FWIW, Mexico’s seismological service, which lists earthquakes with magnitude as low as 2.6, has nothing recorded for this time and date. For yesterday there’s one early in the morning (9:11) and one at about 21:47 PM and browse around. Can’t give a link into the exact events, the site seems to work entirely on JS :-/

  36. Jon Hanford

    #35. Joe Meils :

    “No one would have believed in the middle of the [21st] Century that human affairs were being watched keenly and closely by intelligences greater than Man’s. Yet, across the gulf of space on the planet Mars, intellects vast and cool and unsypathetic regarded our Earth with envious eyes, and slowly and surely joined their plans against us. Mars is more than 140 million miles from the sun, and for centuries has been in the last status of exhaustion. At night, temperatures drop far below zero even at its equator. Inhabitants of this dying planet looked across space with instruments and intelligences that which we have scarcely dreamed, searching for another world to which they could migrate. ”

    Mars looms near opposition! :)

  37. Geo

    The Mexican Space Agency is reporting similarly on the debris:

    Whoops! didn’t see Korpil’s comment! Feel free to delete this.

  38. Blob

    My calcs on the Cosmos 2421 debris (the one due to reenter on that day) do not place it anywhere near Mexico at the time given in the article.

  39. efex

    just thought I would mention that a guy I know in mexico actually saw the thing in the air, he said:

    x says: (10:57:50 PM)
    i was going in car to the studio
    x says: (10:58:00 PM)
    and at a street light,  i turn my head to the sky
    x says: (10:58:21 PM)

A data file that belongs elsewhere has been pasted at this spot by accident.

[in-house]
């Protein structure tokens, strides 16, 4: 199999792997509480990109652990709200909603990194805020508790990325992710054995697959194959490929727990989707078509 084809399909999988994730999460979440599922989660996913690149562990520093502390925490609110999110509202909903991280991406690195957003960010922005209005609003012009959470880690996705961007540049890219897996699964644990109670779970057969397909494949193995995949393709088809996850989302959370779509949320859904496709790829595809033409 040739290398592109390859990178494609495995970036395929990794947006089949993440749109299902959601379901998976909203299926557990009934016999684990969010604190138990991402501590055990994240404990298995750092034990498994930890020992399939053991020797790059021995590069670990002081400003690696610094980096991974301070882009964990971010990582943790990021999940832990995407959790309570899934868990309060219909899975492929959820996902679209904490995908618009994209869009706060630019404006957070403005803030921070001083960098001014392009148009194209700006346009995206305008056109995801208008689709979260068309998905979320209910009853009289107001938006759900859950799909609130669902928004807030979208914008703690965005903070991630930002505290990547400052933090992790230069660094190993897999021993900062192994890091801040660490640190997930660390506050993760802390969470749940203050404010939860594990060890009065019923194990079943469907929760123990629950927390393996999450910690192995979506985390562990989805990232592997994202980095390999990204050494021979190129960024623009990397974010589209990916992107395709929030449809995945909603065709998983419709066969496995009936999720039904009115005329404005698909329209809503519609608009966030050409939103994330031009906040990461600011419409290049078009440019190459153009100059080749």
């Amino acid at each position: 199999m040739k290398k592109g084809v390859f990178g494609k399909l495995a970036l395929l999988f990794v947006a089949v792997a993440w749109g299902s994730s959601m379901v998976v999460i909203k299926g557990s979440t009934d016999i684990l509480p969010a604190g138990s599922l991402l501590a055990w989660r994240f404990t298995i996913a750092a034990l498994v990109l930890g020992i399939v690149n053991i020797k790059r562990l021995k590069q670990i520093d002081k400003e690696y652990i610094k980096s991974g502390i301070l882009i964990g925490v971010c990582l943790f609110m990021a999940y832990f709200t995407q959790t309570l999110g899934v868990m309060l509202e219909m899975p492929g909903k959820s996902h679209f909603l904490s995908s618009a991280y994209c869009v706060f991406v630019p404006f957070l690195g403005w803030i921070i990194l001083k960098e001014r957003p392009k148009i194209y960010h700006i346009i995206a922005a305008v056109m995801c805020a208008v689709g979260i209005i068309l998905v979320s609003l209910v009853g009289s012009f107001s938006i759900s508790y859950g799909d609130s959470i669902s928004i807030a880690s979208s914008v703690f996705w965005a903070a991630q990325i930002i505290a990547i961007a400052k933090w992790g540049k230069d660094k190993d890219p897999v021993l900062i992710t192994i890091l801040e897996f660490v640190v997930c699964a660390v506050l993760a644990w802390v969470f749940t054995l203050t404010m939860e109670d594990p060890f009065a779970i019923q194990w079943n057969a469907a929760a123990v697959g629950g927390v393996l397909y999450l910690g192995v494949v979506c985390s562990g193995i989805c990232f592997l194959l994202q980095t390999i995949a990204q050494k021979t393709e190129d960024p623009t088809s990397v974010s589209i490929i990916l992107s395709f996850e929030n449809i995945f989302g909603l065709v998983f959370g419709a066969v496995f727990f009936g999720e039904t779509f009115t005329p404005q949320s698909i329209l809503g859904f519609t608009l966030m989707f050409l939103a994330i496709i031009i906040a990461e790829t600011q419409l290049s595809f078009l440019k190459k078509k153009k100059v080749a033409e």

and i see a crazily shining object, flying , crossing the sky at a speed that i never seen before in my life
    x says: (10:58:45 PM)
    i only saw a piece of it, between the buildings, it crossed really fast, less than a second
    x says: (10:59:11 PM)
    it was one hell of a view man
    x says: (10:59:13 PM)
    so bright
    x says: (10:59:18 PM)
    it was like a small sun
    x says: (10:59:26 PM)
    flying faster than any concorde

    anyhow, he’s a reliable guy as far as I know (though of course as far as anybody else would know I could be a total flake too! LOL) so there you go, eyewitness report

  40. Bob

    I just read a comment on some other site. Some bloke reckons he did the calculations and says this was not KOSMOS 2421?

  41. This is very unlikely to have been Kosmos 2421 debris hitting.

    The piece mentioned (#33006) was no way near passing over Mexico in a window of several hours around the time mentioned (10 Feb 6:30 pm local time = 11 Feb 00:30 UTC).

    In addition, orbital elements from tracking data are available for an epoch almost a day later suggesting it is still in orbit. I computation with Alan Pickup’s SatEvo software suggests decay near 12 Feb 9h UTC, 1.25 days later

  42. I made a map of the ground track configuration for this piece of space debris for the reported time of the event (10Feb 18:30 local time = 11 Feb 00:30 UTC). As you can see, the ground-track couldn’t be further away from Mexico!

  43. Pat Flannery

    The Other Ian asked:

    “Pat, do you have a citation for that? I have a hard time believing that an extra 3.8 km makes that much difference in impact velocity in a 120-km atmosphere. I understand the space shuttle is still 10-20 km up when it reaches gliding velocity, although of course that’s a controlled reentry.”

    “Reported details about the event, such as water boiling in the muddy crater for ten minutes from the heat of the impact, presented a problem for experts. Because the impact site is at a high altitude of more than 3,800 m (12,467 ft), the meteoroid may not have been slowed down as much as it ordinarily would have been by passage through the Earth’s denser lower atmosphere, and kinetic energy at impact may have been unusually high for a terrestrial impact of an object of this size and mass. “